From wedding celebrations to warnings about drunkenness, alcohol is a subject readers encounter throughout the Bible. Historically, Christian denominations and traditions have offered their members instruction and wisdom on the consumption of alcohol, weighing the freedom each believer has and the serious dangers of intoxication.
Baptist churches have traditionally warned their members about the risks of drinking alcohol, although most acknowledge that consumption that doesn’t lead to drunkenness isn’t sinful. Many influential Baptists encourage abstinence, yet lay people can make their own choice without jeopardizing church membership.
What arguments do Baptists give in favor of abstinence? What arguments do Baptists give in favor of moderation? Have Baptists always been against drinking? What do modern Baptist leaders suggest? Keep reading to learn more.
Baptists and alcohol consumption
All Baptists are opposed to drunkenness based on the clear teachings of the Bible, like Ephesians 5:18, “And do not get drunk with wine, for that is debauchery, but be filled with the Spirit.” (ESV) Aside from drunkenness, Baptists fall into two categories when it comes to drinking alcohol: (1) total abstinence is best and (2) moderate drinking is permissible.
|Arguments for Abstinence||Arguments for Moderation|
|Wine in Bibles times was significantly diluted compared to wine today.||The Bible permits moderate drinking, but not drunkenness. Jesus and the Apostles drank wine. (Luke 7:34, 1 Tim. 5:23).|
|Drinking alcohol isn’t a good witness, because it can lead to making poor choices.||Drinking alcohol moderately isn’t a bad witness because it’s not sinful. Making poor choices isn’t always the result of substance abuse.|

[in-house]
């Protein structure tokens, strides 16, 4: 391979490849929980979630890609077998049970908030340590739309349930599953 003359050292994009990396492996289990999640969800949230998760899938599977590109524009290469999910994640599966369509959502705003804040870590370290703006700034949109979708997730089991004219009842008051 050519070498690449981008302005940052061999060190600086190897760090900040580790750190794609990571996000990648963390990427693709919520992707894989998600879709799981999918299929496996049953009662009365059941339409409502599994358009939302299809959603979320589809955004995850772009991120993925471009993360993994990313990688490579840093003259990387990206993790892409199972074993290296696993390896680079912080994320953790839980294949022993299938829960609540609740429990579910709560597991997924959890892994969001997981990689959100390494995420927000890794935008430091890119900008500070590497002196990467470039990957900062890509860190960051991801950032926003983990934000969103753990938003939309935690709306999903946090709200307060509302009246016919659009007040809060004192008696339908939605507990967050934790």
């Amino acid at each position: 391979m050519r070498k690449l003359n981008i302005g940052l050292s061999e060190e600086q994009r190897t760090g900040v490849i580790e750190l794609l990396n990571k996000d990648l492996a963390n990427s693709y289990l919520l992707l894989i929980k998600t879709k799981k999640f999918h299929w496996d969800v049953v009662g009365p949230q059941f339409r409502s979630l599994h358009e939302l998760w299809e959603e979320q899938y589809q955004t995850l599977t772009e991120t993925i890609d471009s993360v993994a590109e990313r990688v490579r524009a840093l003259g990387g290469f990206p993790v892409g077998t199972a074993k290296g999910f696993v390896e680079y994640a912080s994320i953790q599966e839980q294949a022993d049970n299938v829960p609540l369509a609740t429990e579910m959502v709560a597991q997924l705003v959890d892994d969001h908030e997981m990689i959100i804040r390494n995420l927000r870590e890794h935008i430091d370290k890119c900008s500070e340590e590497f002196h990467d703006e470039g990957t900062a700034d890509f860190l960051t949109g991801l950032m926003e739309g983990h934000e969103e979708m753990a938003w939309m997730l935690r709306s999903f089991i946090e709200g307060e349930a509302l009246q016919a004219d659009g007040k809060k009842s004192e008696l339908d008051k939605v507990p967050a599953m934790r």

|Christians should use their freedom in Christ to abstain from alcohol.||Christians have the freedom in Christ to drink alcohol moderately.|
|Christians shouldn’t drink because a lot of people in society have problems with alcohol.||Christians should be aware of individuals around them that may have (or have had) a drinking problem, and not use their freedom to cause others to stumble.|
|Alcohol sometimes causes bad things like car accidents.||Car accidents also occur from texting while driving, so why isn’t the prohibition of texting in every circumstance suggested?|
|Positive depictions of alcohol in the Bible (e.g. Amos 9:14) don’t grant believers permission to drink it.||The Bible uses the imagery of alcohol to reflect God’s blessings (e.g. Amos 9:14).|
Alcohol in the Baptist tradition
The root of the Baptist branch is the 16th century Protestant Reformation, which sought to call the Roman Catholic church back to the inspiration and authority of Scripture over and above ecclesiastical tradition.
The leaders of the Reformation accused the Catholic church with a variety of abuses in their protest. The Baptist tradition inherited some of these concerns.
Some leaders of the Protestant movement, like Ulrich Zwingli of Switzerland and John Calvin of France, criticized the consumption of alcohol within the leadership of the Catholic church. They took practical steps like strictly regulating drinking establishments and taught about the sinfulness of drunkenness according to the Bible.
There is evidence that Calvin didn’t support complete abstinence from drinking alcohol.  Some Reformers, including some of the early Baptists, preached strongly against drunkenness, but didn’t demand abstinence from their members.
Wine in the Baptist Confession of 1689
One of the earliest belief statements in the Baptist tradition, assumed the consumption of wine, especially during the Lord’s Supper:
- Point 3: The Lord Jesus hath in this Ordinance, appointed his Ministers to Pray, and bless the Elements of Bread and Wine, and thereby to set them apart from a common to an holy use, and to take and break the Bread; to take the Cup, and to give both to the Communicants.
- Point 5: The outward Elements in this Ordinance, duely set apart to the uses ordained by Christ, have such relation to him crucified, as that truely, although in terms used figuratively, they are sometimes called by the name of the things they represent, to wit the body and Blood of Christ; albeit in substance, and nature, they still remain truly, and only Bread, and Wine, as they were before.